Coach Tara Watchorn, who competed in women’s hockey at the 2014 Olympics as part of Team Canada, shares what it was like attending the opening ceremony in Sochi, scoring a goal in her first game, and seeing her name spray-painted on snowbanks.

How did it feel to make the Olympic team?

Pretty unbelievable. Every decision I’d made in my life was made with that dream in mind. To have it pay off was awesome—it was an honor.

What were some highlights from the Games?

It’s a blur. You prepare so much leading up to it that I couldn’t tell you a lot of details. I did score a goal in my very first game. The opening ceremony is also unforgettable. It is a great moment of celebration for the athletes as you can’t help but think about all the hard work it took to get there. Sharing that moment with other athletes from your country and around the world is very special.

The 2014 Winter Olympics Opening Ceremony in Sochi, Russia.

Image Credit: Russian Federation

Canada's Women's ice hockey team, including Coach Watchorn, celebrate their gold medal win at the 2014 Olympics.

Photo Credit: M. Smelter

How did you manage nerves or stress prior to competing?

One of the biggest lessons I learned from my Olympic experience was that preparation equals confidence. Our team trained for nine months leading up to the Olympics and pushed ourselves further than we ever thought was possible. By the time we got to Russia, we just got to perform, lean on our teammates and have fun. All the preparation is done at that point; it’s time to play. In big moments like that, I try to be in the moment—whether I am spending time with family in the village, or the puck is about to drop.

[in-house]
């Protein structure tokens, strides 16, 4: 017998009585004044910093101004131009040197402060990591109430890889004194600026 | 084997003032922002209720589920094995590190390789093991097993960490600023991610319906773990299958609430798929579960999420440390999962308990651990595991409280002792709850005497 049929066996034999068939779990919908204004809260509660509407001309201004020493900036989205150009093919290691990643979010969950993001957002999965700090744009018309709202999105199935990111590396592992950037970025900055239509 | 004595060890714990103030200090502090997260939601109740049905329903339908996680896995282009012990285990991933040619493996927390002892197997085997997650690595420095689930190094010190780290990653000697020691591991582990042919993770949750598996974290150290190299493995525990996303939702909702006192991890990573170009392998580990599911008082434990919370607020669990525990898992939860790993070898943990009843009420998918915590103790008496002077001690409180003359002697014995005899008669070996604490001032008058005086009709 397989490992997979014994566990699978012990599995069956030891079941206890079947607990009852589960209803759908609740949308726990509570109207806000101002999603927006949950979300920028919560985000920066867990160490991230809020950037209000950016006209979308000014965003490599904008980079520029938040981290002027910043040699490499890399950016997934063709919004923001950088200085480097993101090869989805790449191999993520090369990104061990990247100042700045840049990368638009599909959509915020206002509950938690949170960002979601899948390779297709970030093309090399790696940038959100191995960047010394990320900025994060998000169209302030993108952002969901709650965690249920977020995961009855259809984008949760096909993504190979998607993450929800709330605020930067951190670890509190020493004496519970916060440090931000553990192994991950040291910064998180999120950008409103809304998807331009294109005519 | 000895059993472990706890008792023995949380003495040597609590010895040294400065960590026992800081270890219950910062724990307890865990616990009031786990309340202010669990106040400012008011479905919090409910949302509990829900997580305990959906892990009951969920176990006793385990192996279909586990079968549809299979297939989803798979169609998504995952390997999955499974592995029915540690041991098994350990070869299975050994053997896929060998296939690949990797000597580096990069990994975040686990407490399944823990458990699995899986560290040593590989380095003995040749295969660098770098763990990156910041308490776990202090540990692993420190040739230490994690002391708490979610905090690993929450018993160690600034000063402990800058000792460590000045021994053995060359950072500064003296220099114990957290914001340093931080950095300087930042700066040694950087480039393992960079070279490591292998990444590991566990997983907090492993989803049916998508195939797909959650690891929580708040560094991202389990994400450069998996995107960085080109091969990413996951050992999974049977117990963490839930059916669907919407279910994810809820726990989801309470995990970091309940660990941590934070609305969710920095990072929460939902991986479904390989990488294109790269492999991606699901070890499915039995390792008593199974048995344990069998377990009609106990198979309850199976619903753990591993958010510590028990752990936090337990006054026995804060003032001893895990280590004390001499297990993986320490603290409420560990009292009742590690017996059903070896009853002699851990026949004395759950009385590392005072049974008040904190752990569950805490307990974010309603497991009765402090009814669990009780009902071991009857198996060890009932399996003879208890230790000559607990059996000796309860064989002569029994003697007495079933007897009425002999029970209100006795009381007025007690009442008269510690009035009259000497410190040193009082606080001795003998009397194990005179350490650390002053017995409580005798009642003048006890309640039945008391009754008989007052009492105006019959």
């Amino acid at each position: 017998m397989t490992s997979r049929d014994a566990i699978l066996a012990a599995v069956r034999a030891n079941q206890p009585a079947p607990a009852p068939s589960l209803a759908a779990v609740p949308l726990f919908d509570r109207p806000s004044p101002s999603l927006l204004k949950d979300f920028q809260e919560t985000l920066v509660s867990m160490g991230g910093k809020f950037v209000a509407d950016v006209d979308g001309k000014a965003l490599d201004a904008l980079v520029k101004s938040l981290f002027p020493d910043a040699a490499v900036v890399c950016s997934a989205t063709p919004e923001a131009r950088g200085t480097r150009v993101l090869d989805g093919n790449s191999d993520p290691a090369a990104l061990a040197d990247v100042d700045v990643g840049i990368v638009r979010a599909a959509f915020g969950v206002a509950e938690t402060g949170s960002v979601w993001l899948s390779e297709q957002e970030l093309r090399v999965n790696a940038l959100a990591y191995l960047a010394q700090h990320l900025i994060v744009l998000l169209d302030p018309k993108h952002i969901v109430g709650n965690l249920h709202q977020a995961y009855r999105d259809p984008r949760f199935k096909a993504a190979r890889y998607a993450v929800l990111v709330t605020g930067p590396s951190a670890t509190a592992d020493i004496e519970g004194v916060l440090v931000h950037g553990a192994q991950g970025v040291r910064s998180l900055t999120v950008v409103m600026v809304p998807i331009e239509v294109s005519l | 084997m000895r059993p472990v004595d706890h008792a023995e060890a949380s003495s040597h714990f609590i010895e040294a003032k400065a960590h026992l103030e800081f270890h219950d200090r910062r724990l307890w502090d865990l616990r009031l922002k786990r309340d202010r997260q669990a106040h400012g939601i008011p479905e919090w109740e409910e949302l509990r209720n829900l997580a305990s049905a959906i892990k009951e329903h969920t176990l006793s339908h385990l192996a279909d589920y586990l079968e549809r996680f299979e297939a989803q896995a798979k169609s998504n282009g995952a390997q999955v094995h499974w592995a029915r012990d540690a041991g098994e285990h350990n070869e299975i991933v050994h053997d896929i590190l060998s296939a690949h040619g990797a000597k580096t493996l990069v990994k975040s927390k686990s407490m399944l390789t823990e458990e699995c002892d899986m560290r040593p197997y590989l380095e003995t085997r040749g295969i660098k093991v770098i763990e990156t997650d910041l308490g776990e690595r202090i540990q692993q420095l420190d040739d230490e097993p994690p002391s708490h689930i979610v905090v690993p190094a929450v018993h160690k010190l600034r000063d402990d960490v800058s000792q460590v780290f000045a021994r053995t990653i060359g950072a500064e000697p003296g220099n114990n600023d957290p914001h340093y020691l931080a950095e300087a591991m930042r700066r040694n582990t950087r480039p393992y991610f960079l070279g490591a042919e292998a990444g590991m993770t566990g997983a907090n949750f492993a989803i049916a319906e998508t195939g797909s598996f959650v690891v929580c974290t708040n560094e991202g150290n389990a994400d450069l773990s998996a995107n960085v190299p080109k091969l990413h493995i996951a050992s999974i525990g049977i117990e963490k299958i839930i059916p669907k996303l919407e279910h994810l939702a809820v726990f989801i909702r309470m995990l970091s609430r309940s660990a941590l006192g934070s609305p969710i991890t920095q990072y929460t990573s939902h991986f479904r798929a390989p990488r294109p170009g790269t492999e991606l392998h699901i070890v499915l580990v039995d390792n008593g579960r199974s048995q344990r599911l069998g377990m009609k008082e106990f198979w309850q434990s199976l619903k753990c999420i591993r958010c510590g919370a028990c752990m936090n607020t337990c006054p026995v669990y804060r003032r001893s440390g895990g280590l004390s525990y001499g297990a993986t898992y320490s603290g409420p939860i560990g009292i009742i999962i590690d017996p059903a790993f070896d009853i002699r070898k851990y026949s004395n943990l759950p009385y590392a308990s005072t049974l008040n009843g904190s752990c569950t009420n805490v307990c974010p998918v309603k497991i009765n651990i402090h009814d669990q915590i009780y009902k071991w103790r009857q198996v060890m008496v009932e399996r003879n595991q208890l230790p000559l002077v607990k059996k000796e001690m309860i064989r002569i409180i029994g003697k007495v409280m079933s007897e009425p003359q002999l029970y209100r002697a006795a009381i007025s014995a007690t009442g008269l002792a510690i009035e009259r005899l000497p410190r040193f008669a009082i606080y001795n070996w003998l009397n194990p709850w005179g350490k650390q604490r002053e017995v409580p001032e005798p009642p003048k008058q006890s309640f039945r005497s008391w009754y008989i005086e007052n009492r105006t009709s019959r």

What did it feel like to win gold?

A relief. After the initial excitement of making the team, my first thought was: “Oh no. Now we have to win.” Canada had won the last three Olympics at that point—it’s an expectation in our country—and you really feel that weight. It was pure relief and joy.

What do athletes do during downtime?

Hockey is one of the longest sports in the Olympics that takes place over almost the entire duration of the Games. When we weren’t performing, we were either training/preparing, getting treatment, eating or spending time with family. We also had some cool common spaces in the village that we shared with other Canadian athletes, so we got to hang out with people from the other sports. Ping pong was very popular. As some of the earlier events conclude, you can sense a lighter atmosphere in the village. There’s some celebrating.

Watchorn, with friends, family, and local and regional leaders at the installation of a sign commemorating her achievement.

Was there one thing you couldn’t wait to come home and tell your family and friends?

My hometown of Newcastle was so supportive and amazing during the entire Olympics. They hung signs around the town and spray painted my name in snowbanks. They also invited everyone to the local town hall to watch the gold medal game. When I was finally able to make it home, I was excited to share the gold medal with them. Newcastle was a big part of my journey and success.